Medicaid Asset Limits for Community Spouses
While a nursing home spouse may not have more than $2,000 in countable assets in order to receive Medicaid long-term care benefits, federal law permits their community spouse to retain up to $137,400 in countable assets in 2022 (e.g., cash, stocks, bonds, and real estate in addition to their primary residence). This is known as the maximum community spouse resource allowance or CSRA. States can set their own CSRA standard, but it cannot exceed the $137,400 maximum CSRA or be lower than the $27,480 minimum CSRA set by federal law.
How Much Money Can a Healthy Spouse Keep?
In most states, the community spouse may only retain 50 percent of the total countable assets of both spouses, up to their state’s maximum CSRA. Medicaid considers all property owned by a married couple to be joint assets. Therefore, all countable assets—regardless of whether they are titled individually or jointly—are totaled up and then divided by two.
The community spouse is then permitted to keep one-half of the total assets, up to the maximum CSRA. The other half (minus the $2,000 exemption allowed for the nursing home spouse) must be “spent down” or otherwise disposed of before the applicant can qualify for Medicaid.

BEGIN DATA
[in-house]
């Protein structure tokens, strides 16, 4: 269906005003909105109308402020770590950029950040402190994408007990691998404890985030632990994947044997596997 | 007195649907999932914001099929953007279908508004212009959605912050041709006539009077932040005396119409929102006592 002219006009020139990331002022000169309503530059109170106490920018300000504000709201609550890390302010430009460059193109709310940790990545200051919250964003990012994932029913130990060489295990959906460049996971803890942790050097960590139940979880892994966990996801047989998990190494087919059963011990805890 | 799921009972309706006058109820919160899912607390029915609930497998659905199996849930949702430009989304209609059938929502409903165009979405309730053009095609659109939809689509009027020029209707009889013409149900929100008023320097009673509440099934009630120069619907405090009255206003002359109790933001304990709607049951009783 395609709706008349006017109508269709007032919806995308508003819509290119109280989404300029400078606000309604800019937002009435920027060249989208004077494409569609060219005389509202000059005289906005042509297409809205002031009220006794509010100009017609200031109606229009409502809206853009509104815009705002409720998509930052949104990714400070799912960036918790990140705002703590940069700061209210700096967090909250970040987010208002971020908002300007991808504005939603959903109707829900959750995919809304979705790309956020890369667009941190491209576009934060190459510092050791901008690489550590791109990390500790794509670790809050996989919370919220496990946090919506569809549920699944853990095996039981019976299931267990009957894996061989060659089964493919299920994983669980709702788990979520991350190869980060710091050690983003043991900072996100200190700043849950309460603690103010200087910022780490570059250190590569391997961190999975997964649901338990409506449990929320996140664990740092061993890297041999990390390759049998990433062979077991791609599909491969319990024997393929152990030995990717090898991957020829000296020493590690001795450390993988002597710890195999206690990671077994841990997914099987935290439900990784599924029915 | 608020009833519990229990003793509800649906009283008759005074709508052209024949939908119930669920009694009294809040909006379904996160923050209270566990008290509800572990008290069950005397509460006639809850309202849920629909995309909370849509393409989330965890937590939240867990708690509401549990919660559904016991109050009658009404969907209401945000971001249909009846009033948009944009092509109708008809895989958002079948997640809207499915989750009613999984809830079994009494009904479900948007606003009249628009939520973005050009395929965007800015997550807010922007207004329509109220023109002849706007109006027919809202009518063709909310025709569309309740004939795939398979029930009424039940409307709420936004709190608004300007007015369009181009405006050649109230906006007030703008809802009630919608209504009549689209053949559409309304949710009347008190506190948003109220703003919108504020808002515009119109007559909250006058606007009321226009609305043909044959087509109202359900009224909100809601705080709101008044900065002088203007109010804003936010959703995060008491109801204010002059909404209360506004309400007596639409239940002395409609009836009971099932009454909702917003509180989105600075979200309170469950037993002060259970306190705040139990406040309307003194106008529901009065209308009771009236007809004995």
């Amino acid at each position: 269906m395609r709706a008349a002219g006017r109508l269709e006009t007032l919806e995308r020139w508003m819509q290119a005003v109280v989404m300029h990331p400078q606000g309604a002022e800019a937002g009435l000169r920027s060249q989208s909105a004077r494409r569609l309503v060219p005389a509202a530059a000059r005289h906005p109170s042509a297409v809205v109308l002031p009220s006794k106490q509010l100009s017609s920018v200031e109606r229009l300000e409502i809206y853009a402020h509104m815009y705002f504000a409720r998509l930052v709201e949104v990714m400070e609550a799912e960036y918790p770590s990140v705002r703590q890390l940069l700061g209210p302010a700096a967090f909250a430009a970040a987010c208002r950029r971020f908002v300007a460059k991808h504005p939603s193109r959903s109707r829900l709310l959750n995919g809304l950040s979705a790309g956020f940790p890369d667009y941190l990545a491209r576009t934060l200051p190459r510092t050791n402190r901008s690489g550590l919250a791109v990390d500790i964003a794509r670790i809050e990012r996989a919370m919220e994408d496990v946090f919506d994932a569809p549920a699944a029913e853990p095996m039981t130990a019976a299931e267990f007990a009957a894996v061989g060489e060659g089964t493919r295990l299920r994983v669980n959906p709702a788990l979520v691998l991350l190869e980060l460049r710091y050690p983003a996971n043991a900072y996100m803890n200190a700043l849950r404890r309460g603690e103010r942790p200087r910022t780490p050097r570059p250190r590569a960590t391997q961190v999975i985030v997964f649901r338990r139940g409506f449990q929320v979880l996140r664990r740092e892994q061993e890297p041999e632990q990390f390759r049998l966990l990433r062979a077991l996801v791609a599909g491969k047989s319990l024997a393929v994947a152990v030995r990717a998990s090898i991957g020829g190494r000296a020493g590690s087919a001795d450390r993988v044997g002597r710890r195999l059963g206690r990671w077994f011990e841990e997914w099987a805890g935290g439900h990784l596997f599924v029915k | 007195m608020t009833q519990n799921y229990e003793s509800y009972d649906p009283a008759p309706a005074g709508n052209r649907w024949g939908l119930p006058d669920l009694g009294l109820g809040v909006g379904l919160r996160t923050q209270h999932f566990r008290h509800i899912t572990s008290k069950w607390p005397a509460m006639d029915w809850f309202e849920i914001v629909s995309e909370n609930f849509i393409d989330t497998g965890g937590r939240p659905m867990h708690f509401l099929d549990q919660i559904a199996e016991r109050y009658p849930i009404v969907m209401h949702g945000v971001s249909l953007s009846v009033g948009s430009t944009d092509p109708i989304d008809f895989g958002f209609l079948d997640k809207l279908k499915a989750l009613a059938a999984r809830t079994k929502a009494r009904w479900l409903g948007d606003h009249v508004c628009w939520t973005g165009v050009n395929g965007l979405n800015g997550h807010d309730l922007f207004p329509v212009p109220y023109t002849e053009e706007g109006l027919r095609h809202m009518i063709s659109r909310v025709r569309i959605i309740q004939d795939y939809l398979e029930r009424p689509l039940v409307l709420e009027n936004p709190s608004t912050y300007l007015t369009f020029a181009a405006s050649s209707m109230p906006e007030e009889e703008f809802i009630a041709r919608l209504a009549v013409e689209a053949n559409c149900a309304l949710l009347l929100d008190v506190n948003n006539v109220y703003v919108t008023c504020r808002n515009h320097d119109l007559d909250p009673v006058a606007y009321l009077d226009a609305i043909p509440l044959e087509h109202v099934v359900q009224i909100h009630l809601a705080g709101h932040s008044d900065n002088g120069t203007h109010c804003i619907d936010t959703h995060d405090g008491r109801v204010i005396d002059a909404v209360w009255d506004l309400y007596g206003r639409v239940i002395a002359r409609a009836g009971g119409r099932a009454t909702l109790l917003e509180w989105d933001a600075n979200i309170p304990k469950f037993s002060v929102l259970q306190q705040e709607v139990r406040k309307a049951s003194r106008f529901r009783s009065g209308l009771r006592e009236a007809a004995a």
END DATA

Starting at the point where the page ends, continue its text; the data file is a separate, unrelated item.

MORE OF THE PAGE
Calculating the Community Spouse Resource Allowance
For example, consider a couple with a house, car, personal property in and around the home, jewelry, cash in the bank, and maybe an IRA or 401(k). The husband requires nursing home level care and intends to apply for Medicaid in the near future, but his wife is still able to live independently in the community.
First of all, the house will be exempt regardless of its value as long as the community spouse is living there. One car of any value is also exempt, as is all personal property and jewelry. However, the cash and retirement accounts are countable assets (although there are a few states that exempt an individual’s retirement accounts once they are paying out the minimum required distributions under federal tax laws).
If the cash and the retirement assets total, say, $200,000, and the couple lives in a state that uses the federal maximum CSRA ($137,400), then the community spouse could only keep $100,000. After subtracting the husband’s allowable $2,000 of permissible assets, that means the couple would need to spend down $98,000 in excess assets before the husband would qualify for long-term care Medicaid.